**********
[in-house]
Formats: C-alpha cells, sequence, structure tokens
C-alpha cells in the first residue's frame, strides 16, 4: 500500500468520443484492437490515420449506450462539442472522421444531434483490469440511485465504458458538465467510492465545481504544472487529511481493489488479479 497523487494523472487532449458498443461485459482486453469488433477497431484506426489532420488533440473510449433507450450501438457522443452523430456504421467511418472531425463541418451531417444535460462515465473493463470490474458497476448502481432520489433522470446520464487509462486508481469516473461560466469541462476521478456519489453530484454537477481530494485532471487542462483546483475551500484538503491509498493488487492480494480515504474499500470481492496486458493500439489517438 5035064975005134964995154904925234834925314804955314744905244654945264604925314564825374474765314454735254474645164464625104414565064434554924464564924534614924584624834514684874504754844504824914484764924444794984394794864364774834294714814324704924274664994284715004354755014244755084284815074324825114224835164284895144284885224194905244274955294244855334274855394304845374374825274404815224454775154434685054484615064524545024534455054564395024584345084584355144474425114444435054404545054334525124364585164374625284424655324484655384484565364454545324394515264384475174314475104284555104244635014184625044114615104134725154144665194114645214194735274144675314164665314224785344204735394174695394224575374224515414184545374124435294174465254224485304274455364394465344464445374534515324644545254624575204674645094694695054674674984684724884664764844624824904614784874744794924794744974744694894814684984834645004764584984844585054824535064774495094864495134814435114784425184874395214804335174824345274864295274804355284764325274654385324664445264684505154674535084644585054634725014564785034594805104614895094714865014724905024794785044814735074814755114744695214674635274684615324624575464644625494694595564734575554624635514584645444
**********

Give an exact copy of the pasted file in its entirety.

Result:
[in-house]
Formats: C-alpha cells, sequence, structure tokens
C-alpha cells in the first residue's frame, strides 16, 4: 500500500468520443484492437490515420449506450462539442472522421444531434483490469440511485465504458458538465467510492465545481504544472487529511481493489488479479 497523487494523472487532449458498443461485459482486453469488433477497431484506426489532420488533440473510449433507450450501438457522443452523430456504421467511418472531425463541418451531417444535460462515465473493463470490474458497476448502481432520489433522470446520464487509462486508481469516473461560466469541462476521478456519489453530484454537477481530494485532471487542462483546483475551500484538503491509498493488487492480494480515504474499500470481492496486458493500439489517438 5035064975005134964995154904925234834925314804955314744905244654945264604925314564825374474765314454735254474645164464625104414565064434554924464564924534614924584624834514684874504754844504824914484764924444794984394794864364774834294714814324704924274664994284715004354755014244755084284815074324825114224835164284895144284885224194905244274955294244855334274855394304845374374825274404815224454775154434685054484615064524545024534455054564395024584345084584355144474425114444435054404545054334525124364585164374625284424655324484655384484565364454545324394515264384475174314475104284555104244635014184625044114615104134725154144665194114645214194735274144675314164665314224785344204735394174695394224575374224515414184545374124435294174465254224485304274455364394465344464445374534515324644545254624575204674645094694695054674674984684724884664764844624824904614784874744794924794744974744694894814684984834645004764584984844585054824535064774495094864495134814435114784425184874395214804335174824345274864295274804355284764325274654385324664445264684505154674535084644585054634725014564785034594805104614895094714865014724905024794785044814735074814755114744695214674635274684615324624575464644625494694595564734575554624635514584645444